African-American Art from the Permanent Collection
This exhibition brings together the work of seven AfricanAmerican artists whose lives span the century between the Civil War and the Civil Rights Movement. Their lives and works were intertwined with striving for both assimilation and separate identity, as they actively pursued achievements in art and social equity.
During the Civil War and Reconstruction, African-Americans had limited opportunities for education in the arts and few patrons to support them. Yet Edward Bannister, active in the Abolitionist movement, adopted the French Barbizon style and became a successful artist in Providence in the 1880s. The post-Reconstruction era saw a backlash against programs meant to foster better opportunities for Blacks. Henry Tanner suffered through the prejudice and violence of Philadelphia before a patron came forward to support a trip to Paris in the 1890s, where he assimilated the French impressionist style into his religious paintings.
By the 1920s, an expanding urban African-America middle class in New York and a growing pride in Black culture-music, poetry, dance and art--led to the Harlem Renaissance and the New Negro Movement. With this new encouragement for an African-American art, Aaron Douglas combined the linearity of Art Deco and the angularity of Precisionism to convey the history and rich cultural heritage of his race in paintings and murals, while James Van Der Zee recorded Harlem's proud citizens in his photography studio. Even those who worked outside the mainstream of the Black Art Movement consciously sought African subjects, like Nancy Elizabeth Prophet, whose own struggles against poverty and prejudice lend power to her sculptures.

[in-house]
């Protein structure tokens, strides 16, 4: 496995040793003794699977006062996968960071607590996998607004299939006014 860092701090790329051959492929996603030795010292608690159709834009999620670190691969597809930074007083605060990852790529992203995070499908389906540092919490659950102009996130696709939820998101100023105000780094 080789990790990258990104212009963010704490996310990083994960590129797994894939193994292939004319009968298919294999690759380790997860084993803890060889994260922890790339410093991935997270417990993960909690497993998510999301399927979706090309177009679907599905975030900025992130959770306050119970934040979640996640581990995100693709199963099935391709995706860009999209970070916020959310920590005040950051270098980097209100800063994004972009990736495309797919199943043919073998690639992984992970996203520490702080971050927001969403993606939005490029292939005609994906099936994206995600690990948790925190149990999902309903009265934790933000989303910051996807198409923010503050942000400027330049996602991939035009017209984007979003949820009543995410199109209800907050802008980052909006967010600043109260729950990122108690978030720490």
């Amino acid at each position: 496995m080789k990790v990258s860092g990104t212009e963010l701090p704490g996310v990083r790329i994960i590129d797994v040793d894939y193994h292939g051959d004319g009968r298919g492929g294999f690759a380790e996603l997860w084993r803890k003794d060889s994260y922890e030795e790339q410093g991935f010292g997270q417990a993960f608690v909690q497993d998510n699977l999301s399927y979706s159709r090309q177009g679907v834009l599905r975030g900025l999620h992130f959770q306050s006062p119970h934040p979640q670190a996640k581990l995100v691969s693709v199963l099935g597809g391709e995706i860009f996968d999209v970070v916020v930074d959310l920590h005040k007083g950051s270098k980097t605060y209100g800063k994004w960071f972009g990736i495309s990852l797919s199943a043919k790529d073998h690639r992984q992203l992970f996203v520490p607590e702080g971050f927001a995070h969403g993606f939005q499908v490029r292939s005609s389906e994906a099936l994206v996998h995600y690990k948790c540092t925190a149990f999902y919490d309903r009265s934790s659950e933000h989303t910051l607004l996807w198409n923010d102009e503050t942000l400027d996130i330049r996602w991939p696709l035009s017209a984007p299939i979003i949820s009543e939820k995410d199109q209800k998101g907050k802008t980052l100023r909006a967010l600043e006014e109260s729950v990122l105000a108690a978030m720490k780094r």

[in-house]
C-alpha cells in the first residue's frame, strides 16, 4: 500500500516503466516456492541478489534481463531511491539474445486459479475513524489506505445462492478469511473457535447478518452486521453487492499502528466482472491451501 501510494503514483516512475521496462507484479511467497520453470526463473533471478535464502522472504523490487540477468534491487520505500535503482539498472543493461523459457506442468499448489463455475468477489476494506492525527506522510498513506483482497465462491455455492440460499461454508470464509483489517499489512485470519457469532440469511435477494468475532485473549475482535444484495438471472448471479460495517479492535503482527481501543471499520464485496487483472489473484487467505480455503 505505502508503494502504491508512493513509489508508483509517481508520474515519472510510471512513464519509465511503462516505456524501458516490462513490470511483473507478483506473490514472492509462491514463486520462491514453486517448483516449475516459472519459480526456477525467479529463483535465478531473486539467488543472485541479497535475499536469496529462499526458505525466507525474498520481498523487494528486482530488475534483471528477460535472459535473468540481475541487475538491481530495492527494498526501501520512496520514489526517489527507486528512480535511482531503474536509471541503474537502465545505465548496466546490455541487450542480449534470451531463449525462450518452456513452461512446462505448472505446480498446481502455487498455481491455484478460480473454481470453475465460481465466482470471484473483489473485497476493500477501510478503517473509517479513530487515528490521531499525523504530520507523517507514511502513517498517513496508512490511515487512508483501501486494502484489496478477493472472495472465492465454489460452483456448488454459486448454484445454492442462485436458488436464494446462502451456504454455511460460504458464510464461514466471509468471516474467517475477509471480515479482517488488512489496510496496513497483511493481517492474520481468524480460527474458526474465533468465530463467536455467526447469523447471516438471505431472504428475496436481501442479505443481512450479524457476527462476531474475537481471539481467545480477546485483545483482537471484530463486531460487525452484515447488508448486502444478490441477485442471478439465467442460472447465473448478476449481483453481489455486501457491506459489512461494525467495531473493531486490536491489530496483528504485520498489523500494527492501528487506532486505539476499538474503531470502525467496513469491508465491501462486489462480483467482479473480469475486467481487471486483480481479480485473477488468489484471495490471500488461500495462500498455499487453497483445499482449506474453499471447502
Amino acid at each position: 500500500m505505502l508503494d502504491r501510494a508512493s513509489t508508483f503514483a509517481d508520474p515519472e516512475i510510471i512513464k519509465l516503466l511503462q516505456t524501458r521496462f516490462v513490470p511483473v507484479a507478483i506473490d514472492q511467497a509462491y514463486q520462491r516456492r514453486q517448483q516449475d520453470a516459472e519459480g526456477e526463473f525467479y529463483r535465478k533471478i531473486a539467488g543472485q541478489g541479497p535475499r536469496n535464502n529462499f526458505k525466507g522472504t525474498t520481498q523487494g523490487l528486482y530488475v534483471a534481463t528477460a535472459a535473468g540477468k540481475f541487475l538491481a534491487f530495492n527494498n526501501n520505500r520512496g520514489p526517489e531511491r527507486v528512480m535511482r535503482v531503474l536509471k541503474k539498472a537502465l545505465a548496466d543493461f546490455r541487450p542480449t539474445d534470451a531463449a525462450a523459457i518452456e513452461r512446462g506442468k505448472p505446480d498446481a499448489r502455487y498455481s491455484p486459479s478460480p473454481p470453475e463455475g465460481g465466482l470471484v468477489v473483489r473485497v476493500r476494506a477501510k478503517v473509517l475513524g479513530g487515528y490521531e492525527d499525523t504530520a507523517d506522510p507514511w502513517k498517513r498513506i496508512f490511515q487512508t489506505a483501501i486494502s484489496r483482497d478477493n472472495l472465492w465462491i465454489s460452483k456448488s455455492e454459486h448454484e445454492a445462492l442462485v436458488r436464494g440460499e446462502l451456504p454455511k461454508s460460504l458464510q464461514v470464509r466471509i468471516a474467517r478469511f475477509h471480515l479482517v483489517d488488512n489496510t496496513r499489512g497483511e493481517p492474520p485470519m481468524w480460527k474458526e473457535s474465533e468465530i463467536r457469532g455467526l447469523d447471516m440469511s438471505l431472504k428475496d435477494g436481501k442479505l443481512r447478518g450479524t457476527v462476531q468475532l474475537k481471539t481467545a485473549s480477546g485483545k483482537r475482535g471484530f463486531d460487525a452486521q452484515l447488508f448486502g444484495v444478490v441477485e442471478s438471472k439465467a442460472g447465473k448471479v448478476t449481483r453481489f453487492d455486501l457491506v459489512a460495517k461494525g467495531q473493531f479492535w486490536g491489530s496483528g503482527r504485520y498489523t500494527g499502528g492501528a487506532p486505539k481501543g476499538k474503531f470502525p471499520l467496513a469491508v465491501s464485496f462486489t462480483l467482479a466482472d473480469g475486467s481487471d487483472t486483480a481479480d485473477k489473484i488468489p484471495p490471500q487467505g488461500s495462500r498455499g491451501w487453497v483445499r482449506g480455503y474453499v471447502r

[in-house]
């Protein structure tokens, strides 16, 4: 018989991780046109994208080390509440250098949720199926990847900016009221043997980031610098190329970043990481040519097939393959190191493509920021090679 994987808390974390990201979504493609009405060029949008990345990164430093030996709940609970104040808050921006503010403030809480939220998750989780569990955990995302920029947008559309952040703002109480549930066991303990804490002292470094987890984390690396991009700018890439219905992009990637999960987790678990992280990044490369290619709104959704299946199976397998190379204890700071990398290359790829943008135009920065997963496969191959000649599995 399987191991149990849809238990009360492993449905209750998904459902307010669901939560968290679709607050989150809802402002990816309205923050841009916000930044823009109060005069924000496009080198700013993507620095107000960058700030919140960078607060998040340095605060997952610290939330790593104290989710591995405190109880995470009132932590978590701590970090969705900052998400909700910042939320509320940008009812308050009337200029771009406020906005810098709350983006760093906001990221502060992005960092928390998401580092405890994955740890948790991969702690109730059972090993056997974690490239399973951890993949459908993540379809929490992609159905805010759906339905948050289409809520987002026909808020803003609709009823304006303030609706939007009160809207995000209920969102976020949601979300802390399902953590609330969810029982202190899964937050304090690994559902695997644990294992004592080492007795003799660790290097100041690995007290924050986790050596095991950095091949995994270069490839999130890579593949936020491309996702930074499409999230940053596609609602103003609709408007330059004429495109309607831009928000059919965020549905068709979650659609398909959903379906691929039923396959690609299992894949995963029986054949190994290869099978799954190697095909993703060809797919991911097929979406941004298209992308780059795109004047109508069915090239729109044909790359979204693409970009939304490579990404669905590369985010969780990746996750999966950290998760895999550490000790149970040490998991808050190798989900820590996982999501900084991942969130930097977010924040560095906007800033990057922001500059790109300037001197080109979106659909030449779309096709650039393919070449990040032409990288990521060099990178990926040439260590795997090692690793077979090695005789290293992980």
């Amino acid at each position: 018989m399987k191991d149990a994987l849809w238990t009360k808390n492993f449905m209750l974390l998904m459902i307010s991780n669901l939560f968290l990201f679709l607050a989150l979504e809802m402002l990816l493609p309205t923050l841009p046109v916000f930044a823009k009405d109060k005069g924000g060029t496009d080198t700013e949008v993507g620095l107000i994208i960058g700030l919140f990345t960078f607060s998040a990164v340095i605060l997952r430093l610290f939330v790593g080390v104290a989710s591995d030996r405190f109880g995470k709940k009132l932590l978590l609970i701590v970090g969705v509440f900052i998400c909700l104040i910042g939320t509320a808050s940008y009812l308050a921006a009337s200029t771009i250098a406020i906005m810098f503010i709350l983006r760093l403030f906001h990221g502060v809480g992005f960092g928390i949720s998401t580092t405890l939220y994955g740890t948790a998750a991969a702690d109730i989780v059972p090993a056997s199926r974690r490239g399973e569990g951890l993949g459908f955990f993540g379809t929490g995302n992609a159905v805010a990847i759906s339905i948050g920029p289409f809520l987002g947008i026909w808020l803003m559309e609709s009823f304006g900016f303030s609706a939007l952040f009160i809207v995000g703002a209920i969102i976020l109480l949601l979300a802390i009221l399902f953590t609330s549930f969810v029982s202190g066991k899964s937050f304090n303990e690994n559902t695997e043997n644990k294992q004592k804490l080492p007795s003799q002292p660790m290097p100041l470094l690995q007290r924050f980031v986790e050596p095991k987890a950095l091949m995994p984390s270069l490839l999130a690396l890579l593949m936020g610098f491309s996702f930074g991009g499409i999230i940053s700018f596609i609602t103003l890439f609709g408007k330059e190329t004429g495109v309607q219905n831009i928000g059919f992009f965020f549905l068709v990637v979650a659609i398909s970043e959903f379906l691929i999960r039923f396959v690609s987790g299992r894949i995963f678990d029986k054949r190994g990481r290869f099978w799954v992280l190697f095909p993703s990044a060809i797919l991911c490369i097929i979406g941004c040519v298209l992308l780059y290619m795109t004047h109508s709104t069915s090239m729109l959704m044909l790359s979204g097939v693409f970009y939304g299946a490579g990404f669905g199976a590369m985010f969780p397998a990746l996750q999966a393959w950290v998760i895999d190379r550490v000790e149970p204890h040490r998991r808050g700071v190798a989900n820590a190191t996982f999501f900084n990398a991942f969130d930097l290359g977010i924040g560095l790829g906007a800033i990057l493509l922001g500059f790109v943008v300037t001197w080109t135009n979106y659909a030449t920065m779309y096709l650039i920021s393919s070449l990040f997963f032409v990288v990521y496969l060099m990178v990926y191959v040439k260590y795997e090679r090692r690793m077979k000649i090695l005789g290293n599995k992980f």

The financial crash of 1929 ended the Harlem Renaissance. President Roosevelt's new Works Progress Administration, with its commissions for public murals, became crucial to the survival of Black artists. Jacob Lawrence, among many others, received his early artistic training through the WPA. Both Lawrence and Roy De Carava came to their artistic maturity during the Civil Rights Movement and reflected in their artwork the nation's struggle for social equality.
Many saw themselves as role models. They set out to prove their worth to those who challenged their abilities simply because of the color of their skin, and drove themselves to achieve monumental projects and subsequent acclaim. All influenced the course of social history as well as the history of American art, and it is only in this larger context that they may truly be appreciated.
Although a comprehensive exhibition of African-American art in this period would have to include the work of many more artists, such as Robert Stuart Duncanson (1821-1872), Mary Edmonia Lewis (1843-1912), Augusta Savage (1900-1962) and Romare Bearden (1912-1989), the seven shown here are those represented in the Museum's permanent collection, with additions from several local private collections. We hope that this small sampling will provide an historical background for the Studio Museum in Harlem exhibition in the Farago Wing, which covers the period 1968 to 1993.